June 10, 2013

Water Colored Note Cards and Waldorf Art Supply Analysis


We're getting all Waldorfish over here today!  We are so excited to finally have some painting boards, so we had to do a little wet on wet watercoloring to christen them.  My goal for the new school year is to incorporate more art into our days.  If you know me, or you've read my book, you're aware that when I get lazy in the planning, my default mode is to hyper-school and just plow through masses of content, neglecting the artsy stuff altogether.  And kids need the artsy stuff.  I know they do.  And I love the artsy stuff!  I just forget to go for it when I'm not planning things in advance.

So I try to plan our very trivium-based academics within a Waldorf-inspired framework.  I know.  Those two methods couldn't me more different.  But Trivium is what I trust and it is in line with my core educational values, but Waldorf brings in the nurture and warmth that the trivium can lack.  The best way that I've found to plan a Waldorf-inspired, trivium based day is to follow a trivium course schedule, and transition between classes with verses, accentuate everything with dance, art, poetry, and bright cheery colors, and observe the heck out of every single kind of celebration you can think of (like solstices and equinoxes and such).  


Today, to welcome our new paint boards into the house, we made boho-flower note cards to give to friends.  They turned out so, so beautiful and cheery and everything I hoped they would be.


 Even Haven's, which was made without following directions in the slightest, and which ended with the death of a brand new fine tipped Sharpie (GAR!!!!) ended up pretty stinking lovely.  Secretly I hoped he would feel the sting of not having followed directions (I know...what kind of mother am I?) but it was gorgeous and he was pleased and I am enough over the Sharpie destruction now that I can be happy for him and his successful, if somewhat rouge art project.  LOL!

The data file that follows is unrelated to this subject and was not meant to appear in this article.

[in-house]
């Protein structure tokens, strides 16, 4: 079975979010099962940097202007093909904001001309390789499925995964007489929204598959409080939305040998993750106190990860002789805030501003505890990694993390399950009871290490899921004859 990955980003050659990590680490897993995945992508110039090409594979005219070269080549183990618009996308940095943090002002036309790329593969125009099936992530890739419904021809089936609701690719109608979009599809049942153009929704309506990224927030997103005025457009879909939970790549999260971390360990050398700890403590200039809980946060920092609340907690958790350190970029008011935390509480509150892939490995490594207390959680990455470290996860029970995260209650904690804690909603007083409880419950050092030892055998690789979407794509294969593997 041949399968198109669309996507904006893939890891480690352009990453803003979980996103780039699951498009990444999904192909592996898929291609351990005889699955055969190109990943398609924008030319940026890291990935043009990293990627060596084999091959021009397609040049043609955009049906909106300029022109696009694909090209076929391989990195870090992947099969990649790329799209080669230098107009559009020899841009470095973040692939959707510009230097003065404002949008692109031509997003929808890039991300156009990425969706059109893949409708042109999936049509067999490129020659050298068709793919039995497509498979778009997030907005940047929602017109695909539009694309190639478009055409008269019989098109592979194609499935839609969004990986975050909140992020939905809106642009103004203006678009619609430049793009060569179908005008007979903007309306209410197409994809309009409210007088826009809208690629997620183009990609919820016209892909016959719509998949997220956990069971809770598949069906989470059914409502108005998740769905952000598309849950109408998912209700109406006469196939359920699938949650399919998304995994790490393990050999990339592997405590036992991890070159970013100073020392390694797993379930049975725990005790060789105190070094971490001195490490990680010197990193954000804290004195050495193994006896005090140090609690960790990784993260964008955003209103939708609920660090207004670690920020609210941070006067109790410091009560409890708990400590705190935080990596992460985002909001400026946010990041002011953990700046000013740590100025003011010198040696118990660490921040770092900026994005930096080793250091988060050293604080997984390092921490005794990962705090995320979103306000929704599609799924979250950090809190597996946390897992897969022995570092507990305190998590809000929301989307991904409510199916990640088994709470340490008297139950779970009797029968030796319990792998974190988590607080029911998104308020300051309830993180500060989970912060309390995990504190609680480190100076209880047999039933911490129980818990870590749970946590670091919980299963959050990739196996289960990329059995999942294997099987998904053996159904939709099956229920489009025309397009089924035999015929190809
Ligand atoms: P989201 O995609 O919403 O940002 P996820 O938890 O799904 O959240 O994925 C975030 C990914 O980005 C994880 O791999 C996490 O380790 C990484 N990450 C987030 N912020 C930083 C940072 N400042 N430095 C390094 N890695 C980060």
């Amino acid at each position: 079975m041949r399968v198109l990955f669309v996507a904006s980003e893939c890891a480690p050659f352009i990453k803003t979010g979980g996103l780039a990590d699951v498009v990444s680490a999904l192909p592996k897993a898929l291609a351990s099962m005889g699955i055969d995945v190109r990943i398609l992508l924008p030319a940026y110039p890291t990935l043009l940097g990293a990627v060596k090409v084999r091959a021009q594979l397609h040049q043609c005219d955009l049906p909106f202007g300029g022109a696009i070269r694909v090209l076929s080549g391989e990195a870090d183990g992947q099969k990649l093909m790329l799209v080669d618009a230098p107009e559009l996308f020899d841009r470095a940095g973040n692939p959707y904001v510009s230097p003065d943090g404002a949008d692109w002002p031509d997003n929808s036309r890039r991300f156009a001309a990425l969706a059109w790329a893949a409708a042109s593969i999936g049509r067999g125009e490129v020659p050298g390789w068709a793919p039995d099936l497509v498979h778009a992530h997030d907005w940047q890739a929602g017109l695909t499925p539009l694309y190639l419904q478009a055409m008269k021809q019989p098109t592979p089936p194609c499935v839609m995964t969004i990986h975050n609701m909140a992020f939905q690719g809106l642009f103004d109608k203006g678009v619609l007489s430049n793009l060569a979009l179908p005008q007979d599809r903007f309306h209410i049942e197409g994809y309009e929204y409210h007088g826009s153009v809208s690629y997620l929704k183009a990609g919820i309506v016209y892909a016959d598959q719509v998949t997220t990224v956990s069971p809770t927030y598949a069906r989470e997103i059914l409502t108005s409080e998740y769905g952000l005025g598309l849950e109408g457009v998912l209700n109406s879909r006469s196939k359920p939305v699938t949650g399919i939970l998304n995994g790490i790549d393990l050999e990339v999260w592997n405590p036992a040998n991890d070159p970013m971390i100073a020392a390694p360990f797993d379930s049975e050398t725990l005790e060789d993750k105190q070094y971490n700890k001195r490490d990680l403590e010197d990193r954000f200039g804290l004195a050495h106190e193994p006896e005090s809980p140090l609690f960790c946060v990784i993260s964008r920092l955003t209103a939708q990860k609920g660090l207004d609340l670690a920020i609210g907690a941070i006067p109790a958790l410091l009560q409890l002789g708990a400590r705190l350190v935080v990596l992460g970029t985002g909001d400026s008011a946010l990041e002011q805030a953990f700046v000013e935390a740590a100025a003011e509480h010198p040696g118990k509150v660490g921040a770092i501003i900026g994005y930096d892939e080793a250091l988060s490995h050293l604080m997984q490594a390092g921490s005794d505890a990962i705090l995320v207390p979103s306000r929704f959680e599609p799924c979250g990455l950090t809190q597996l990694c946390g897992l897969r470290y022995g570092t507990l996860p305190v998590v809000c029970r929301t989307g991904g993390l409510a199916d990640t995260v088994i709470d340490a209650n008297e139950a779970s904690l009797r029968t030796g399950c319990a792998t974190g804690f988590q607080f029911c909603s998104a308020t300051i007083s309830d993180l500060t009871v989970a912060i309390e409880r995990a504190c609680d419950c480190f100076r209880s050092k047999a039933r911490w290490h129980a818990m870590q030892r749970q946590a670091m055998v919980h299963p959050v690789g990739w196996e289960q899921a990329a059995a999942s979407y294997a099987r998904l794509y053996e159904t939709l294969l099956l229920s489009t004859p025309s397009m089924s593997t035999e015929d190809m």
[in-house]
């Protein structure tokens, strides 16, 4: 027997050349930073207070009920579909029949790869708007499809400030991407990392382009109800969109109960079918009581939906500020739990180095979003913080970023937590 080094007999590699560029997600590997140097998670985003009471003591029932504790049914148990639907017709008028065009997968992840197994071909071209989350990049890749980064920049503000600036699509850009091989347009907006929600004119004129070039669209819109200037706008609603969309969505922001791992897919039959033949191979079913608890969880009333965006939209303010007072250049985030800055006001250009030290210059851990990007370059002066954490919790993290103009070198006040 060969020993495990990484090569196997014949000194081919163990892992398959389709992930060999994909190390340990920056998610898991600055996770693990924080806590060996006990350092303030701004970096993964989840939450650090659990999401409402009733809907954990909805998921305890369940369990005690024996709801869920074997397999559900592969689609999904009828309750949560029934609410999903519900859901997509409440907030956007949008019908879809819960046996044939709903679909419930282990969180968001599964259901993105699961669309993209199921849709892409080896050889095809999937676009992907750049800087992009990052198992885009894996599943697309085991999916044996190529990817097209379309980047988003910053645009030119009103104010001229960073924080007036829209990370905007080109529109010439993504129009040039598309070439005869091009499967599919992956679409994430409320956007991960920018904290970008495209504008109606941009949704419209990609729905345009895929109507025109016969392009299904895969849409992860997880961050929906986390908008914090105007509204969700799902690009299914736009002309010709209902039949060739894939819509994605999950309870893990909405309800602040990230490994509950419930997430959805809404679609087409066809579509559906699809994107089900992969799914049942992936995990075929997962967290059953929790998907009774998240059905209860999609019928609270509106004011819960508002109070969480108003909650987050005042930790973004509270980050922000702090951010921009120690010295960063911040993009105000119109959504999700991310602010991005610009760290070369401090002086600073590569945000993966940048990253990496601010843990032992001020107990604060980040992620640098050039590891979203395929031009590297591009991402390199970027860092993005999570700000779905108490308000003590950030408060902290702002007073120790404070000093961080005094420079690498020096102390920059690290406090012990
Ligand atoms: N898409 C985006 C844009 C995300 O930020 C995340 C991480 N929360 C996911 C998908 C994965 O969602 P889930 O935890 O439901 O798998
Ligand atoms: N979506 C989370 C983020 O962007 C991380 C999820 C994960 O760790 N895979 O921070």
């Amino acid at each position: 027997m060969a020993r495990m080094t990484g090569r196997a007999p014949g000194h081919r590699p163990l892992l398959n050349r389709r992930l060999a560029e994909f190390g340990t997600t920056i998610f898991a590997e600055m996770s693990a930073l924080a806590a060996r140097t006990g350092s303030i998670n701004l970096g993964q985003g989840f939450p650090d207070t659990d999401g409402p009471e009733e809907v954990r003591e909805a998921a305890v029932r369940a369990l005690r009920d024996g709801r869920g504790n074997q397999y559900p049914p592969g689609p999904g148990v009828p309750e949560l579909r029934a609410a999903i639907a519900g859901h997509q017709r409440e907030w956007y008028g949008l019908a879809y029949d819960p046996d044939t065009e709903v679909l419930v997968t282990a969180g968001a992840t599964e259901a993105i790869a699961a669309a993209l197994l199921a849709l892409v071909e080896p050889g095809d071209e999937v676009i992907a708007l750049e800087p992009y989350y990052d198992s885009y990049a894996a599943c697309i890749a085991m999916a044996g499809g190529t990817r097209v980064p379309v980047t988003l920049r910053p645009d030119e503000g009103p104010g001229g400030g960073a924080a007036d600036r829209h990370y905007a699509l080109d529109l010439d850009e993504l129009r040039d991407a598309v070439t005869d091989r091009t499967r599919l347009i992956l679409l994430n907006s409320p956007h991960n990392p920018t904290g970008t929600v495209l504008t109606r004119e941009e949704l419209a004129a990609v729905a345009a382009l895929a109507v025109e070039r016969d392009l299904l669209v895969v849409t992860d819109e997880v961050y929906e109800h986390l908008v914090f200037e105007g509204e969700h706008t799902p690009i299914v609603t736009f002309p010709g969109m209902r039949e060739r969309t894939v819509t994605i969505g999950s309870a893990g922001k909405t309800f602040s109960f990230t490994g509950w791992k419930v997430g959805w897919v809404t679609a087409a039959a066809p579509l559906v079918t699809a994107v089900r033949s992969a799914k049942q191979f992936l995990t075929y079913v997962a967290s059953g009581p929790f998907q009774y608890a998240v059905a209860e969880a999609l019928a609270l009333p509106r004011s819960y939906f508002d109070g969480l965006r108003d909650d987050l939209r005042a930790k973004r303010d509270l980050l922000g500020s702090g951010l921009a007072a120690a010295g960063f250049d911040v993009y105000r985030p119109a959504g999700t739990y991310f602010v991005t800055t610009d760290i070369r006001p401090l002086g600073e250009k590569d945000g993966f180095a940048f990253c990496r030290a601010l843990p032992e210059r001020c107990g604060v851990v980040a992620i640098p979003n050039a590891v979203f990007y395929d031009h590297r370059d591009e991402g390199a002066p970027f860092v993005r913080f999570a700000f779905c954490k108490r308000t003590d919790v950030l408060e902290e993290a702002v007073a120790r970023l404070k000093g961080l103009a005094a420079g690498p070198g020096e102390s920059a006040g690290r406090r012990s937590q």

After we set up our boards and sketched out the boundaries of our boho-flower, we said our painting verse:
Now I take my brush so gently, in my hand with loving care,
Watch the colors flow so softly, on the paper clean and clear.

Isn't that so sweet?  It's exactly the mindset I want the kids to be in for art.  Gentle and appreciative.  Love it!  The boys (one in particular, who shall remain nameless) can be like tiny bulldozers, not just as they move, but in attitude as they work, just plowing through art projects like tankers (or like their mom plows through school work when she isn't prepared with art projects).  The verses really remind them about how they should approach their painting (and how their mom should approach all of life).  We really need that little reminder at the outset of each task.


Hunter's final product really impressed me.  The colors he chose worked well together, there was good variation between fat petals and kind of gnarly petals, and it just felt good to look at.  He generally doesn't like having to participate in art projects, but today he was present and ready to roll and in the end he was really proud of his creation.  He asked me to take his picture with it so many times, and Hunter often hides when the camera comes out, so that says a lot about his feelings about his flower.   

So hooray for painting boards and a successful first project!  

I've held back on buying paint boards forever because when I look at the Waldorf boards online, they're either crazy expensive, or the white topped ones, which allow for the truest paint color with wet on wet especially, are made of laminated particle board.  Particle board is chock-full of chemicals and doesn't hold up well when exposed to moisture, and it's not exactly what I would consider a natural product anyway, so I decided to go with large white cutting boards.  I'm so glad I did.  The little channel to catch meat juices also catches run-away paint for that kid who refuses to wring some water out of his brush before each stroke, keeping our counter tops and the woman who cleans them happy.  

I've also hesitated to buy the expensive "real" paint supplies.  Technically we will be reimbursed for art supplies this year anyway, but I can't even bring myself to spend that kind of money on water colors when someone else is paying.  I can't.  I'd rather buy Crayola and let them paint their little hearts out than buy $20 paints and then hover over them and analyze their appreciation of the high quality materials to decide if they are worthy of this major investment.  Art is supposed to be laid back and I can't relax when a 6 year old has his brush in $20 paint.  Sorry, dyed in the wool Waldorfians, but our flowers turned out right nice with the $1.98 paints.  And I've found that the crayon brand called Cray-Z is so cheaply made that it's super blendable and waxy like the beeswax crayons, so score!  I did break down and buy the spendy oil pastels, but I've tried the cheap of those and they aren't nice and blendy like the big ticket stuff, so I feel justified.  

So that's how we've budgetized the Waldorf-feeling art class: alternative board material, cheap on the paint and crayons, spendy on the oil pastels and colored pencils.  

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